Trailing by seven points in the polls coming into the debate, Trump adopted the role of unbridled aggressor – a strategy underpinned by a sense of urgency – as the crossfire descended into name-calling and hectoring within the first 15 minutes.
Wallace, lauded as one of the most fearsome interviewers on national television, was unable to rein in the candidates and lost control almost immediately.
“I am the moderator of this debate, let me ask my question,” he would plead haplessly amid the cacophony of voices.
Haranguing Biden at almost every turn, the president at one point claimed Biden had finished at the bottom of his college class. “There’s nothing smart about you,” Trump said to his opponent.
Family wasn’t spared either as Trump went after Biden’s son Hunter, whom he claimed was dishonourably discharged from the military and had a cocaine habit.
The usually mild-mannered Biden, clearly exasperated and struggling to keep his cool at times, threw in a few quips of his own.
Perhaps the most memorable were one-liners – “Will you shut up, man?” “Keep yappin’, man.” “It’s hard to get a word in with this clown” – he said at one point as Trump repeatedly tried to speak over him.
When the question of Trump’s tax returns came up, Trump claimed that he would release his records “when they were ready” and Biden chimed in by responding, “when? Inshallah,” using the Arabic word for God willing.
As he has before, Trump was pressed on what his plan is to replace Obamacare, to which the president just said that he wanted to gut it.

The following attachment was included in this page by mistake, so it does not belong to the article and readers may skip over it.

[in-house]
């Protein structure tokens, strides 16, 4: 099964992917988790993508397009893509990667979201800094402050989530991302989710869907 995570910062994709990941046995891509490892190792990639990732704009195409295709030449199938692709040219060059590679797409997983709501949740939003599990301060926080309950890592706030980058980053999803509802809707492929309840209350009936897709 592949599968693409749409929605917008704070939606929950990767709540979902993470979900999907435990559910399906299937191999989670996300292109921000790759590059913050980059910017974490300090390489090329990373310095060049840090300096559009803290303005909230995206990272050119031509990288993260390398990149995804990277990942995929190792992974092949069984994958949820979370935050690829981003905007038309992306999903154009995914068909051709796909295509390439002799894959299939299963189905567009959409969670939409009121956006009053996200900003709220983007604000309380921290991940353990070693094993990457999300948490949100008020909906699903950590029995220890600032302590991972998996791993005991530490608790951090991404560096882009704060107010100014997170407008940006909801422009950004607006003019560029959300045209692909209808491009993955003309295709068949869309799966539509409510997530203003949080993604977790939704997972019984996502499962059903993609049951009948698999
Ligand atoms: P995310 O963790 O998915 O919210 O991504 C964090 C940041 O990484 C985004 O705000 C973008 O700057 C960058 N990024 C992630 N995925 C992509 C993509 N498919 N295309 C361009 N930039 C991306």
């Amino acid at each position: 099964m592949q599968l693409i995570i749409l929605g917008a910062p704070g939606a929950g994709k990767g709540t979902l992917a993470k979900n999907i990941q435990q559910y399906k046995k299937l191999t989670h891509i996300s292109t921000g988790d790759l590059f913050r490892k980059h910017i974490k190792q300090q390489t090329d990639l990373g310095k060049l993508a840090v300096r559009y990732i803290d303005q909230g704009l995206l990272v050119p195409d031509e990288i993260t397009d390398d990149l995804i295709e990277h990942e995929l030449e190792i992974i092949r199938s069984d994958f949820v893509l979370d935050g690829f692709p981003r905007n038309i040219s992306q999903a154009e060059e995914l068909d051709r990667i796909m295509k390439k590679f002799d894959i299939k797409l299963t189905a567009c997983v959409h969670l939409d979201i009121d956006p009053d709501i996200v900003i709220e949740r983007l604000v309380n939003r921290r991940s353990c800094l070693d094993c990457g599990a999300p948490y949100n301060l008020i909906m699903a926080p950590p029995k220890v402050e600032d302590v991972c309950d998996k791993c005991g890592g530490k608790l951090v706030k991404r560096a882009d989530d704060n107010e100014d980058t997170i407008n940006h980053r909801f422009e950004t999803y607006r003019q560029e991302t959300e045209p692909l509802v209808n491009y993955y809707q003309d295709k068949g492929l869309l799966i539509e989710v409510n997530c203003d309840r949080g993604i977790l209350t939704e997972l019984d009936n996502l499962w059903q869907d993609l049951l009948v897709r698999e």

On the supreme court, the two men split over whether it was appropriate for Trump to nominate a new justice to the court so close to an election, with the president defiantly stating the rationale for doing so: “We won the election,” he said, “and we have the right to do it.”
When pressed on whether he believed in climate change, Trump said, “I think to an extent yes,” before adding: “We’re planting a billion trees.”
Trump the outsider, not incumbent
The anti-establishment posturing and populist rhetoric that Trump adopted worked well for him in 2016, when he had a clear message against his opponent Hillary Clinton, as he shrewdly exploited policy issues surrounding immigration, trade, Obamacare, and personal issues of alleged corruption against Clinton.
The most coherent interpretation of the Trump campaign’s messaging during the debate was one that painted the centrist Biden as a left-wing radical who was going to “tank the economy” and “defund the police”.
Trump still tries to present himself as the outsider candidate – but he has a four-year record to defend. He wants to prosecute Biden as the swampy career politician, notably referring to Biden’s 47 years in office on numerous occasions.
Trump came in seeking to dominate Biden by portraying him as weak and beholden to the far-left fringe of his party; Biden came in eager to talk to Americans, responding to multiple questions by talking straight into the camera and urging the public to vote.
In the end, did the debate move the needle for either candidate?
It’s hard to imagine Trump won over many undecided voters in the suburbs, where he trails Biden, or anywhere else.
Trump’s performance is unlikely to have gained him support beyond his base, which is locked-in at around 40 percent. Trump cannot afford to alienate important swing voters, who were crucial to his 2016 victory.
For Biden, who momentarily remains the frontrunner, all that might be required is to stand his ground and avoid a total meltdown.
If the next two debates are anything like what some in the US media called a “dumpster fire” last night, then there will be no winners and just one loser: America.